The discussion of human vs. machine sentiment is core to our work at Dialogue Earth, where we are developing Pulse—a social media analytics tool to help tease out nuances in the social media dialogue about key societal topics. Pulse social media analytics tool (more…)

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“Momentum” for Dialogue Earth

by May 11, 2011

We are thrilled that Dialogue Earth is featured in the most recent issue of Momentum magazine, an award-winning publication from the University of Minnesota’s Institute on the Environment.

momentum_dropshadow_300dpi While we work to optimize key aspects of our business—from the incentives we provide crowdsourced video creators, to the quality of the underlying data for Pulse, our social media analytics tool—we’re also rapdily ramping up our efforts to engage and broaden our base of supporters and collaborators.

Indeed, this Momentum feature piece comes at a great time for us.  There’s a ton going on.

Our Pulse tool is just about ready for prime time.  In a matter of weeks, we’ll have an version of Pulse that will provide daily information on the Twittersphere’s mood about the weather.  On the heels of that, we’ll be looking at Twitter chatter related to gas prices.

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Incentives for Video Producers in Crowdsourced Contests: Setting the Stage for a Survey of Creators

by May 10, 2011

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Photo by Steve Garfield

In doing research for a forthcoming survey of creators who participate in video contests, I ran across this excellent piece posted by Josh Tabb on the Case Foundation blog.

The take-home for me is that a variety of incentives are key, ideally with some of them being offered on a regular basis—such as a daily viewers’ choice award. Also key is promotion in order to get sufficient participation. Tabb summarized insight he heard from Ramya Raghavan, who was at the time YouTube’s Nonprofits and Activism Manager: “it was incentives and promotion which proved to be the most imperative elements for making a contest succeed – or fail miserably.”

As discussed in this earlier post on incentives in crowd-based video production, we are extremely interested in understanding how to optimize incentives for storytellers from the crowd. Our goal is to create a win-win situation for creators and Dialogue Earth so that we can produce videos on a large number of topics in a sustainable manner.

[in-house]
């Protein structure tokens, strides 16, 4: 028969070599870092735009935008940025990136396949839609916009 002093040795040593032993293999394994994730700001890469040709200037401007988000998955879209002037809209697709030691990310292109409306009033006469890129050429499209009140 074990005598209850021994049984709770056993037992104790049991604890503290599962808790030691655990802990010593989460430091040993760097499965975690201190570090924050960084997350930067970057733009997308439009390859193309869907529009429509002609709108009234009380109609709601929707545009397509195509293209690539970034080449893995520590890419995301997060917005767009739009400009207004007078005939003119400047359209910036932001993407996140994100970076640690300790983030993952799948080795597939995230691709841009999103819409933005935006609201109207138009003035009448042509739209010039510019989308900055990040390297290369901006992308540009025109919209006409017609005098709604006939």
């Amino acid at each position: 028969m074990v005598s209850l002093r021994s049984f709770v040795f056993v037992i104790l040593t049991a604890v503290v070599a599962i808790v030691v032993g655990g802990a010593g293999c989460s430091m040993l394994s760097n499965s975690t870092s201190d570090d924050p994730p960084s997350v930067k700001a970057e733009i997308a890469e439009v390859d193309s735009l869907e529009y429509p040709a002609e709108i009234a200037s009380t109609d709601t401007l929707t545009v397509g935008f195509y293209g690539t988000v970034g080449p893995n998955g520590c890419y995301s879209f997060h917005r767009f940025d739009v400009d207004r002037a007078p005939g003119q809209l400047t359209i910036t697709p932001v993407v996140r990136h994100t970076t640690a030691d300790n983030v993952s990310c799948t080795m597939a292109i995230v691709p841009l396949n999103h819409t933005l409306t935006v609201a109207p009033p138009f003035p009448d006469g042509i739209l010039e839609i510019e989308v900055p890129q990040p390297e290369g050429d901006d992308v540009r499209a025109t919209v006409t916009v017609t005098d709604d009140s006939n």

Building from our experiences, we feel that a smart next step will be to elicit feedback from those who have participated in video contests through a survey. We expect the survey results to be of use to all those in the crowdsourcing realm who sponsor and conduct video contests. We are definitely open to input upfront so that we tune the survey to meet the needs of as many groups out there as possible.

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Have We at Dialogue Earth Broken Free of Randy Olson’s “Nerd Loop”?

by May 9, 2011

nerd-loop-piecePrior to reading Andy Revkin’s post Climate, Communication and the ‘Nerd Loop’ just now, I was unaware of Randy Olson’s newly coined term the “Nerd Loop.” It is a term that he recently gave to in-the-box strategies for communicating science to general audiences (read about it on his blog, The Benshi).

Olson argues passionately that there needs to be more risk taking in the science communication realm. I equate this to needing more out-of-the-box approaches, some of which will fail and some of which will help members of the public to understand a bit more about important issues like global warming, energy, food, water, land use, and so on. There won’t be a single approach that will work in all cases. Nor do I expect that there will be massive uptake of new information. It’ll be a slow, gradual process.

For me, I think the key for out-of-the-box approaches to work is that there needs to be an underlying genuine quality. Is there an effort to change people’s minds, or just to inform? If the goal is ultimately to change people’s minds, I deeply believe that even the most out-of-the-box efforts to raise literacy on a number of key issues connected to the environment will face barriers.

That’s why I’m committed to a non-advocacy approach with Dialogue Earth. We’re advocates for good information being present in societal dialogue and decision making. Period.

I believe that our strategy based in understanding the public dialogue, building credibility by drawing in a wide spectrum of experts, and ultimately delivering highly-engaging, crowd-based multimedia products holds lots of promise.

Ultimately, we can convince ourselves that we’ve stepped outside of the box, but our opinion amounts to very little. What do you think?